Joseph was an extraordinary type of Jesus Christ. His life and character parallels Christ's in at least 16 ways, which God purposefully foreordained.
Joseph's example proves that even the most difficult temptation can be resisted and overcome, though this skill must be developed incrementally.
Even though Joseph was born into a highly dysfunctional family, he nevertheless had a "high batting average" when it came to making the right moral choices, even when the consequences appeared initially to his own detriment. Joseph stayed the cou. . .
John Ritenbaugh asserts that the trials of Joseph are a clear exposition of the principle of Romans 8:28 that "all things work together for those who love God, to those who are called according to His purpose." Even allowing for mankind's free mo. . .
John Ritenbaugh emphasizes that nothing takes place in a vacuum for those who are called; moreover "time and chance" no longer apply in the normal sense. Even when we exercise free moral agency, God engineers circumstances and outcomes so that we. . .
We know a lot about Joseph, but we tend to know precious little about his younger brother Benjamin. Here is what the Bible shows about him.
No one has felt more rejection than Jesus Christ. He was rejected by those of His hometown, and His own physical brothers rejected Him because they did not believe.
Christianity is not for the faint of heart. Jesus urges us to count the cost of discipleship. Many of the patriarchs had to make hard choices, as do we.
We have to exercise faith, realizing the timing will be right for us, enabling us to accept His provisions and decisions for us without fear or anxiety.
Martin Collins, reflecting that the human conscience can be incrementally conditioned to tolerate sin, decommissioned, and ultimately put to sleep, asserts that God can restore it to usefulness as He did in the lives of Joseph's brothers, by forcing them t. . .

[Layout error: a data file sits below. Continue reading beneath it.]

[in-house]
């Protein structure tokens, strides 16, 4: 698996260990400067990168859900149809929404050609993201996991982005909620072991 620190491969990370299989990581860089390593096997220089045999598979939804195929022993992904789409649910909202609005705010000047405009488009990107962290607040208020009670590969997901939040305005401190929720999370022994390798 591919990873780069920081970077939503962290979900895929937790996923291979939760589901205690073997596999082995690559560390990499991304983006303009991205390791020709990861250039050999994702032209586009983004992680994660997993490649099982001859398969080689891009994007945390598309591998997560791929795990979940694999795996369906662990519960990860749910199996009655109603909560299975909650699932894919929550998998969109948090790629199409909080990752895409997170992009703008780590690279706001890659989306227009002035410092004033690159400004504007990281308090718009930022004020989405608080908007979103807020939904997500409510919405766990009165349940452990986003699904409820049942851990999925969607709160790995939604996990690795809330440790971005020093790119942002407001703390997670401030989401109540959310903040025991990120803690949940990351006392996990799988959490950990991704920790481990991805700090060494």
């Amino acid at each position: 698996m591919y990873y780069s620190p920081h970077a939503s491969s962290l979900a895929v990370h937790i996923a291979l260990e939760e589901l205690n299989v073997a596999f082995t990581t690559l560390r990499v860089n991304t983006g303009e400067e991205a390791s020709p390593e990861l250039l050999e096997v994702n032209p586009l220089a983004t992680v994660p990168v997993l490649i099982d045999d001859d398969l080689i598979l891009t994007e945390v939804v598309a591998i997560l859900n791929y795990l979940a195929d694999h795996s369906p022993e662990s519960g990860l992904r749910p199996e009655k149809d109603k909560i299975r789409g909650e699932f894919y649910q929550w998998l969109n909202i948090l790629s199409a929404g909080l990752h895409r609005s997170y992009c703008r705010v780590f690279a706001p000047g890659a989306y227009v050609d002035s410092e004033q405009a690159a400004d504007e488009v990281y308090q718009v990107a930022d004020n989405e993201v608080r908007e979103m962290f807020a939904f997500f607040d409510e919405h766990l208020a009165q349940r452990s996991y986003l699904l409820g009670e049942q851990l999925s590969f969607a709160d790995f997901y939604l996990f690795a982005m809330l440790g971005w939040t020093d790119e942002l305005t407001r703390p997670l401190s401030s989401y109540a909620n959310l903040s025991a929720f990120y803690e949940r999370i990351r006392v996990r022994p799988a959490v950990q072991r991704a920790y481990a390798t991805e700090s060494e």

In this message on the subject of planning and God's sovereignty, John Ritenbaugh stresses that we are obliged to respond to God because He has interfered in our lives, causing us to repent, giving us His Holy Spirit, and limiting our options. We should pl. . .
At times, God has to ignite our conscience and undermine our self-confidence to get our attention in a similar fashion as he did to Joseph's brothers.
It is easy to follow in Satan's footsteps, courting his daughter Envy, reaping the disquiet which accompanies her. Envy comes from pushing God from our thoughts.
Martin Collins, reiterating that Joseph is a type of Jesus Christ, moves to the climactic point of the narrative in Genesis 45, in which Joseph reveals himself to his brothers. Joseph knew and recognized his brothers before they knew him. God knows our gui. . .
Martin Collins, continuing the series on the awakening of guilt in Joseph brothers, focuses on a message by Rabbi Daniel Lapin, who proclaimed that Moses never just said, "Let my people go" The second part of this request was "that they can . . .
We may have guilty consciences like Joseph's brothers and self-pity like Jacob, but we can break through if we acknowledge God as Jacob and Elisha did.
Like Joseph, we need to realize that God—not ourselves—is the Creator, engineering events that form us into what He wants us to become.
Many individuals are wracked with guilt over past words and actions that caused great pain to others. While, in our secular age, such guilty people often do not consider their wrongdoing to be sin, it is "missing the mark" of a certain set of standards. Ma. . .
Feelings and emotions may throw our faith off course. Our moods are mercurial and we must control them with daily prayer and Bible study.
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